Viewpoint 181: Avoiding the season of sickness
There are easy, everyday actions that prevent the spread of influenza germs.
Influenza or “the flu” is a respiratory illness caused by an influenza virus. People infected with the flu may cough and have a sore throat and fever. They may also have a runny or stuffy nose, feel tired, have body aches, or show other signs they are not well. The flu happens every year and is more common in the fall and winter. People of all ages can get the flu, from babies to the elderly.
People who have the flu can spread the virus by coughing or sneezing. Droplets are released when a sick person coughs, sneezes, or talks and can land in the mouths or noses of people who are nearby. People may also catch the flu by touching their mouth or nose after touching something with the virus on it, such as doorknobs, tables, or an infected person’s dirty hand.
There are easy, everyday actions that prevent the spread of germs. These include staying away from people who are sick, frequent handwashing and cleaning surfaces that may be contaminated with flu viruses. The Health Services department at Brainerd Public Schools is doing its part to prevent the spread of the influenza virus by providing handwashing instruction and by placing “Cover Your Cough” and handwashing posters in the school buildings. Friday Fit Tip notices, Warrior Wellness Tips, and the Health Services webpage also have information about reducing infection.
The best way to protect against the flu is to get an annual flu shot. There is plenty of flu vaccine available and it is never too late to get the shot. Influenza vaccinations are recommended for everyone 6 months and older but they are especially important for young children 6 months to 5 years old, adults age 65 and older, people of any age with chronic medical conditions, pregnant women, people living with or caring for those at high risk for complications from influenza, and health care workers. Children of any age with certain long-term health problems are at high risk for flu complications such as pneumonia, bronchitis, and sinus and ear infections. Some health problems that are known to make children more vulnerable to flu include asthma and diabetes.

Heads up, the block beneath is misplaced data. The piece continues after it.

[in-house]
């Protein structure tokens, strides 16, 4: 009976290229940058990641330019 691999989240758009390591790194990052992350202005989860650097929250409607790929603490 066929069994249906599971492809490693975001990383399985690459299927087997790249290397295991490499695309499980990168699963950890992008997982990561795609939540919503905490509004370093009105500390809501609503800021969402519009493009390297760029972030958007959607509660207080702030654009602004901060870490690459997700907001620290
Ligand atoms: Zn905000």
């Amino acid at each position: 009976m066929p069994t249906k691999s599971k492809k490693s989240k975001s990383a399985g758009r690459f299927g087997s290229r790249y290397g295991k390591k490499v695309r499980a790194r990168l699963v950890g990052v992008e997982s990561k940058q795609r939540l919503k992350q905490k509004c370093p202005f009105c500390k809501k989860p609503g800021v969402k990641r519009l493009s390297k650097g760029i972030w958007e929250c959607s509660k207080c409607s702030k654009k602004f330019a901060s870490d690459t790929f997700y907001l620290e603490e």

Contact your medical provider if your sick child seems to have any symptoms that are severe or concerning. Go to the emergency room if your child is having difficulty breathing, bluish lips or face, chest pain, has symptoms of dehydration such as no urine for 8 hours and crying without tears, or a fever above 104 degrees.
People who have the flu may be able to infect others from one day before getting sick to up to five to seven days after. Your child should stay home from school when ill to rest and to avoid spreading the flu to other children or school staff. Keep your child home for at least 24 hours after they are fever free. A fever is defined as a temperature of 100 degrees of higher. The fever should be gone without the use of fever reducing medicine such as acetaminophen or ibuprofen. The child should also feel well enough to be able to participate in school activities.
For more information about the flu, visit the influenza websites for the Centers for Disease Control at www.cdc.gov/flu or the Minnesota Department of Health at www.health.state.mn.us/diseases/flu/ .